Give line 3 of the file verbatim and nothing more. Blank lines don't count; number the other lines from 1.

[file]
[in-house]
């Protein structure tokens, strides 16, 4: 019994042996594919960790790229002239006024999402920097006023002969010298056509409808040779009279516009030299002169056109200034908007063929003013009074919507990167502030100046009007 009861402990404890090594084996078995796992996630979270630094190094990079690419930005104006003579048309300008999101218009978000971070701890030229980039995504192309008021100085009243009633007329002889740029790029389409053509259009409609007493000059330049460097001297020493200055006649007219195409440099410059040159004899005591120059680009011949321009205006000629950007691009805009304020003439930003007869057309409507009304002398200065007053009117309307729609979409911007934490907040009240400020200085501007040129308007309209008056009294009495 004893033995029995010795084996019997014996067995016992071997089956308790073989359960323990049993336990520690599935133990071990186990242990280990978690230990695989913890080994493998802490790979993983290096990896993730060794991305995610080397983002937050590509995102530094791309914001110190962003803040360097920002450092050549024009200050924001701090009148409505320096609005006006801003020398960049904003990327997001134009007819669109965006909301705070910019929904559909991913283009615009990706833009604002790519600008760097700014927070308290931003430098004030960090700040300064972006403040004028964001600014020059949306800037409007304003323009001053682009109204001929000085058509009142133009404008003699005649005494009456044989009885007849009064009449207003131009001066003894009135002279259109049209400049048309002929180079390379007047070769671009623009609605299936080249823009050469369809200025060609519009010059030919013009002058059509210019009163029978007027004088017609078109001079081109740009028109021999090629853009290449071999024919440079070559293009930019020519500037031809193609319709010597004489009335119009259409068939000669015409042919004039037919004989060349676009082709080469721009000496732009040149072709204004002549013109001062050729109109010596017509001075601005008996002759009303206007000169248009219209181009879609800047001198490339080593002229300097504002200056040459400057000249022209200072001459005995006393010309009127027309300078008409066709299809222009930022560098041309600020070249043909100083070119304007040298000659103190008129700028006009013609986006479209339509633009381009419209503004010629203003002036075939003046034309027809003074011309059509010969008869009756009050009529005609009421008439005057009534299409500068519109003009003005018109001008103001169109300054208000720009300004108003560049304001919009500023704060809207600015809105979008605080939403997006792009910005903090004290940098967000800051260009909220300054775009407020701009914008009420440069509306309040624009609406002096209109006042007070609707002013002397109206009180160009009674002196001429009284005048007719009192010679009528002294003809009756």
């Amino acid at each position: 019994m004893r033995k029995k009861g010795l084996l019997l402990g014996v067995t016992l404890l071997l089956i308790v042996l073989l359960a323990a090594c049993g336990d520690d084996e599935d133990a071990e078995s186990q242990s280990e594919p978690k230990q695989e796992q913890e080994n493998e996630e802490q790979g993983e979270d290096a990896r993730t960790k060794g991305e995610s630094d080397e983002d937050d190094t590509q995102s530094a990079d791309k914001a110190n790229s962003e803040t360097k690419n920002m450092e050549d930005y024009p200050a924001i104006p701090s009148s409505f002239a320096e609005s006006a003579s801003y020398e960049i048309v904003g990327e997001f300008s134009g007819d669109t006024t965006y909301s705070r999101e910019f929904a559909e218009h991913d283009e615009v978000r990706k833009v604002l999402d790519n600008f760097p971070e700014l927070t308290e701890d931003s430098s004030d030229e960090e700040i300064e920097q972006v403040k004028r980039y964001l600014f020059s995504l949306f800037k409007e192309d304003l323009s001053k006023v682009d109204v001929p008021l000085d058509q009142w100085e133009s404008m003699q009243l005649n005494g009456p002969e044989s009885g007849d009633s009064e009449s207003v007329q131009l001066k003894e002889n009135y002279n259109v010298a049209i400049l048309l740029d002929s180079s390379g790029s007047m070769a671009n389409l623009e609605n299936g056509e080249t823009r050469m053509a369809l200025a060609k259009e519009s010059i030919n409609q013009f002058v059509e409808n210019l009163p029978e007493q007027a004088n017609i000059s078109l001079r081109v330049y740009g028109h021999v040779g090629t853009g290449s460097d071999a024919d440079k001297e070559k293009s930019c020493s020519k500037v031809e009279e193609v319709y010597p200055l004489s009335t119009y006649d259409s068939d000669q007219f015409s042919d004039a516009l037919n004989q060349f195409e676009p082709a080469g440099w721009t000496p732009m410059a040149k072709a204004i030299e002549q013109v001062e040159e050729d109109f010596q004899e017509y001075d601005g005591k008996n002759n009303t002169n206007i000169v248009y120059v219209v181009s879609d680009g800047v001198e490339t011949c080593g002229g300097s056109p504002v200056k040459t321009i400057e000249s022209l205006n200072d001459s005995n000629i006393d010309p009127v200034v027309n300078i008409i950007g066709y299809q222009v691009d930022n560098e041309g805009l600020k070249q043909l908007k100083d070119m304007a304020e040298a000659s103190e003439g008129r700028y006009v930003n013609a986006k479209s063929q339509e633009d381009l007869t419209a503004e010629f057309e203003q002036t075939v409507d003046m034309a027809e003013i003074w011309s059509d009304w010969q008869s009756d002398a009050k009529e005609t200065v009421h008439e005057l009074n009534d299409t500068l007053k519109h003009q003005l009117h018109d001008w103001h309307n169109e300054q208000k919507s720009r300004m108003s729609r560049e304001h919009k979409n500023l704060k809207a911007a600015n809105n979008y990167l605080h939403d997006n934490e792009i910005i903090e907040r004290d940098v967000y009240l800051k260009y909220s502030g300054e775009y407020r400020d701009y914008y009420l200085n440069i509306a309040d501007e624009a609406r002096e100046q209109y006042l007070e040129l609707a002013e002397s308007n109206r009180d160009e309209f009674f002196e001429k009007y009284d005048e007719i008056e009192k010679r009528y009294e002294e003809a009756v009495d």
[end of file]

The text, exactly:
């Amino acid at each position: 019994m004893r033995k029995k009861g010795l084996l019997l402990g014996v067995t016992l404890l071997l089956i308790v042996l073989l359960a323990a090594c049993g336990d520690d084996e599935d133990a071990e078995s186990q242990s280990e594919p978690k230990q695989e796992q913890e080994n493998e996630e802490q790979g993983e979270d290096a990896r993730t960790k060794g991305e995610s630094d080397e983002d937050d190094t590509q995102s530094a990079d791309k914001a110190n790229s962003e803040t360097k690419n920002m450092e050549d930005y024009p200050a924001i104006p701090s009148s409505f002239a320096e609005s006006a003579s801003y020398e960049i048309v904003g990327e997001f300008s134009g007819d669109t006024t965006y909301s705070r999101e910019f929904a559909e218009h991913d283009e615009v978000r990706k833009v604002l999402d790519n600008f760097p971070e700014l927070t308290e701890d931003s430098s004030d030229e960090e700040i300064e920097q972006v403040k004028r980039y964001l600014f020059s995504l949306f800037k409007e192309d304003l323009s001053k006023v682009d109204v001929p008021l000085d058509q009142w100085e133009s404008m003699q009243l005649n005494g009456p002969e044989s009885g007849d009633s009064e009449s207003v007329q131009l001066k003894e002889n009135y002279n259109v010298a049209i400049l048309l740029d002929s180079s390379g790029s007047m070769a671009n389409l623009e609605n299936g056509e080249t823009r050469m053509a369809l200025a060609k259009e519009s010059i030919n409609q013009f002058v059509e409808n210019l009163p029978e007493q007027a004088n017609i000059s078109l001079r081109v330049y740009g028109h021999v040779g090629t853009g290449s460097d071999a024919d440079k001297e070559k293009s930019c020493s020519k500037v031809e009279e193609v319709y010597p200055l004489s009335t119009y006649d259409s068939d000669q007219f015409s042919d004039a516009l037919n004989q060349f195409e676009p082709a080469g440099w721009t000496p732009m410059a040149k072709a204004i030299e002549q013109v001062e040159e050729d109109f010596q004899e017509y001075d601005g005591k008996n002759n009303t002169n206007i000169v248009y120059v219209v181009s879609d680009g800047v001198e490339t011949c080593g002229g300097s056109p504002v200056k040459t321009i400057e000249s022209l205006n200072d001459s005995n000629i006393d010309p009127v200034v027309n300078i008409i950007g066709y299809q222009v691009d930022n560098e041309g805009l600020k070249q043909l908007k100083d070119m304007a304020e040298a000659s103190e003439g008129r700028y006009v930003n013609a986006k479209s063929q339509e633009d381009l007869t419209a503004e010629f057309e203003q002036t075939v409507d003046m034309a027809e003013i003074w011309s059509d009304w010969q008869s009756d002398a009050k009529e005609t200065v009421h008439e005057l009074n009534d299409t500068l007053k519109h003009q003005l009117h018109d001008w103001h309307n169109e300054q208000k919507s720009r300004m108003s729609r560049e304001h919009k979409n500023l704060k809207a911007a600015n809105n979008y990167l605080h939403d997006n934490e792009i910005i903090e907040r004290d940098v967000y009240l800051k260009y909220s502030g300054e775009y407020r400020d701009y914008y009420l200085n440069i509306a309040d501007e624009a609406r002096e100046q209109y006042l007070e040129l609707a002013e002397s308007n109206r009180d160009e309209f009674f002196e001429k009007y009284d005048e007719i008056e009192k010679r009528y009294e002294e003809a009756v009495d």